Cloak of Invisibility: A Literature Review of Physical Disability in Ghana:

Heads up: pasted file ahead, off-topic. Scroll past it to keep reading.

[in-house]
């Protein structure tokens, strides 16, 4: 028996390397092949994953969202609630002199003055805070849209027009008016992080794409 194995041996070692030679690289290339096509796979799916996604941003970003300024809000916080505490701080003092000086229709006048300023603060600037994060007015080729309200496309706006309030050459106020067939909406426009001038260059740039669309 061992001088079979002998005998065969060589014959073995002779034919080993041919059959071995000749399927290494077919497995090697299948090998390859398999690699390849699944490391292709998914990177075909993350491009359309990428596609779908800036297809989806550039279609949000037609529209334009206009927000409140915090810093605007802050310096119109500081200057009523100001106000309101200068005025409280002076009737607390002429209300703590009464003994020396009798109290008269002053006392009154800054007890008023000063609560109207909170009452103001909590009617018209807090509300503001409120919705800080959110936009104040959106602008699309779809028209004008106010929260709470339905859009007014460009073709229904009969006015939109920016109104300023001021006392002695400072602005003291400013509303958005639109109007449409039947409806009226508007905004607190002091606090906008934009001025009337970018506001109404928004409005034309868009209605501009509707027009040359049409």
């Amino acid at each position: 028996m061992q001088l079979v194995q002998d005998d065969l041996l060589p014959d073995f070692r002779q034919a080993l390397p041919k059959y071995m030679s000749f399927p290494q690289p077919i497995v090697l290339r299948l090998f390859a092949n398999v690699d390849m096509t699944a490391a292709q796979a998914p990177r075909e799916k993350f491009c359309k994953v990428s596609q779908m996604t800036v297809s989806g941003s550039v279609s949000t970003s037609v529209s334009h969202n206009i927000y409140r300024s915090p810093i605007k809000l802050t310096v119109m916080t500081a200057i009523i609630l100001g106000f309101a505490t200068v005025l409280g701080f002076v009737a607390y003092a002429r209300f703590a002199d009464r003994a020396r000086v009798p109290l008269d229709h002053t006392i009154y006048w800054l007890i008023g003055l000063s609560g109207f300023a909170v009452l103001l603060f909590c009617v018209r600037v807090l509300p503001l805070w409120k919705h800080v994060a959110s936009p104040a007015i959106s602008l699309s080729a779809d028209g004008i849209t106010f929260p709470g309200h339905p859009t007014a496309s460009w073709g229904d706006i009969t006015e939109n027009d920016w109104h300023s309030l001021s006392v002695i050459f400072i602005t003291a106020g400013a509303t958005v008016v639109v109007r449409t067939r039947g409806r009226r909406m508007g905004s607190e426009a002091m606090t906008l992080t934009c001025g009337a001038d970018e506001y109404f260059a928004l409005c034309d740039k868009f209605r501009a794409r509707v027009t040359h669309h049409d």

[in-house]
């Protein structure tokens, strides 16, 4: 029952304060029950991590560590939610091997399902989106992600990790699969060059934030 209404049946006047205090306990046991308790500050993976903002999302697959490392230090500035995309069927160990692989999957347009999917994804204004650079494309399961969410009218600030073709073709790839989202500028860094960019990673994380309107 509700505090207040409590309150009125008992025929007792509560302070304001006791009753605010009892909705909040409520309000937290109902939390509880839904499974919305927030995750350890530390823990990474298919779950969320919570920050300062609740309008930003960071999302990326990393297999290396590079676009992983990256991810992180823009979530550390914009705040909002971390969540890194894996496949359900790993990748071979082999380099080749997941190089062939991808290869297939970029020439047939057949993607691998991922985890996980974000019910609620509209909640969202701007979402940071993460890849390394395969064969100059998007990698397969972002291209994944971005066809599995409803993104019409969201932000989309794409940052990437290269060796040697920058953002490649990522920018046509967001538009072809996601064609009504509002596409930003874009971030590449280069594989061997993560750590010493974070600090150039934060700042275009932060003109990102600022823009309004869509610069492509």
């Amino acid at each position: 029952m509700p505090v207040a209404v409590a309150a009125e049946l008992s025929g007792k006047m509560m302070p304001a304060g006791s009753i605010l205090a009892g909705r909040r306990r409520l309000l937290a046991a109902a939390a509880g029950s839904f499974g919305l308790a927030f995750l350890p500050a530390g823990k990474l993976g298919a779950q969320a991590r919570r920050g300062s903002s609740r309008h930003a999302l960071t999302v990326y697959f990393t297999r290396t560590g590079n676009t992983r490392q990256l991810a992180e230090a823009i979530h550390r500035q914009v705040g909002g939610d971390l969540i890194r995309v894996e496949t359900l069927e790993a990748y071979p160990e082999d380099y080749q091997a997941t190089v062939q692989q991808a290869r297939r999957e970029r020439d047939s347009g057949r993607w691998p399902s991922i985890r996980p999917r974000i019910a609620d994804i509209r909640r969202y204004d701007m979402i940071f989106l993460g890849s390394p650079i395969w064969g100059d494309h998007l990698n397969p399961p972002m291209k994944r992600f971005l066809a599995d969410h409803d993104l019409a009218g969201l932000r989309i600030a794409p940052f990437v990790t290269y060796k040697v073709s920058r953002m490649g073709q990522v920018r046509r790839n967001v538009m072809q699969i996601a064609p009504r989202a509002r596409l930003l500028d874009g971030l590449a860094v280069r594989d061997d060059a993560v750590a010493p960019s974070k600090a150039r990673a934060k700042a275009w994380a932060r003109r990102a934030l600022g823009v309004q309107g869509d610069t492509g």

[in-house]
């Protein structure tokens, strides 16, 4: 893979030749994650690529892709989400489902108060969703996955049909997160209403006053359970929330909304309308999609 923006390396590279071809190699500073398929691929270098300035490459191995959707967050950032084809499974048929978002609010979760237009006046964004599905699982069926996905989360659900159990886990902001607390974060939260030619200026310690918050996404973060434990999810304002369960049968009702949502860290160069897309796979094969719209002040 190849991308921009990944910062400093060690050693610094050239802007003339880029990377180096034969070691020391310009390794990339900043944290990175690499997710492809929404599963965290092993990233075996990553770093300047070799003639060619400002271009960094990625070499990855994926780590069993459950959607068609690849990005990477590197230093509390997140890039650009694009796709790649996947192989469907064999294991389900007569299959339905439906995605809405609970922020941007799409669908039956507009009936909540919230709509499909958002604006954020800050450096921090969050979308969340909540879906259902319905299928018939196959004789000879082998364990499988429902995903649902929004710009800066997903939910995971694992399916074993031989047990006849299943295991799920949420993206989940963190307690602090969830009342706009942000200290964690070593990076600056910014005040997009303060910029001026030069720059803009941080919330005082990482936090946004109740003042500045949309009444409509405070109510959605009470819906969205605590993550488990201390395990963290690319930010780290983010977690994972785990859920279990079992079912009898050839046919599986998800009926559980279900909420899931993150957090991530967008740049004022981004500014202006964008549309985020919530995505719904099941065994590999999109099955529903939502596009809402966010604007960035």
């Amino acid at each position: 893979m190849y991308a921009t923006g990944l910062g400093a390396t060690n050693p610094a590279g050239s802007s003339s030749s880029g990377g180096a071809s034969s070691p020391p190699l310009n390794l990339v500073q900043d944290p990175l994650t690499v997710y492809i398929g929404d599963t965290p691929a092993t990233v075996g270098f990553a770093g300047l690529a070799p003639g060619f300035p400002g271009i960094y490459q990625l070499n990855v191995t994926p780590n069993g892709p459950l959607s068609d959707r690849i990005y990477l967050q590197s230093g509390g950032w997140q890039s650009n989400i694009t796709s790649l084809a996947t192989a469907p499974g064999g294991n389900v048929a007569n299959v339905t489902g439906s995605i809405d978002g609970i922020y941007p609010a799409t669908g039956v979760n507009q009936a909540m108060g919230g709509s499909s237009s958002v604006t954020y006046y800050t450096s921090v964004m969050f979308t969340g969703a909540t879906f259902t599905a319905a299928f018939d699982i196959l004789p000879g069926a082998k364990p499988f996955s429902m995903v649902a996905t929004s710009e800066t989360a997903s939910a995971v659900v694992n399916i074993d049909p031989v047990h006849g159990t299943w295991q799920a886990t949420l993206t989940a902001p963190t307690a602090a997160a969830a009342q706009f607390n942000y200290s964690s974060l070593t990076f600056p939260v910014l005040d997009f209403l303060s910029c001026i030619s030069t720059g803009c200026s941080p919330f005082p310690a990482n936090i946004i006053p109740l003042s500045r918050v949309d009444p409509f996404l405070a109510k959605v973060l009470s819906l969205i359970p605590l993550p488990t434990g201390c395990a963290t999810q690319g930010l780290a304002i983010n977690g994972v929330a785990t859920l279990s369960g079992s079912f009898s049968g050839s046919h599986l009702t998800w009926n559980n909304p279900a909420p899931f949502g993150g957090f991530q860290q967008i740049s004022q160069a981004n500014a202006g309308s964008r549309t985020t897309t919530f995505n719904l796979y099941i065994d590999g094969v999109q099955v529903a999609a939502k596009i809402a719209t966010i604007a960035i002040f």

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Abstract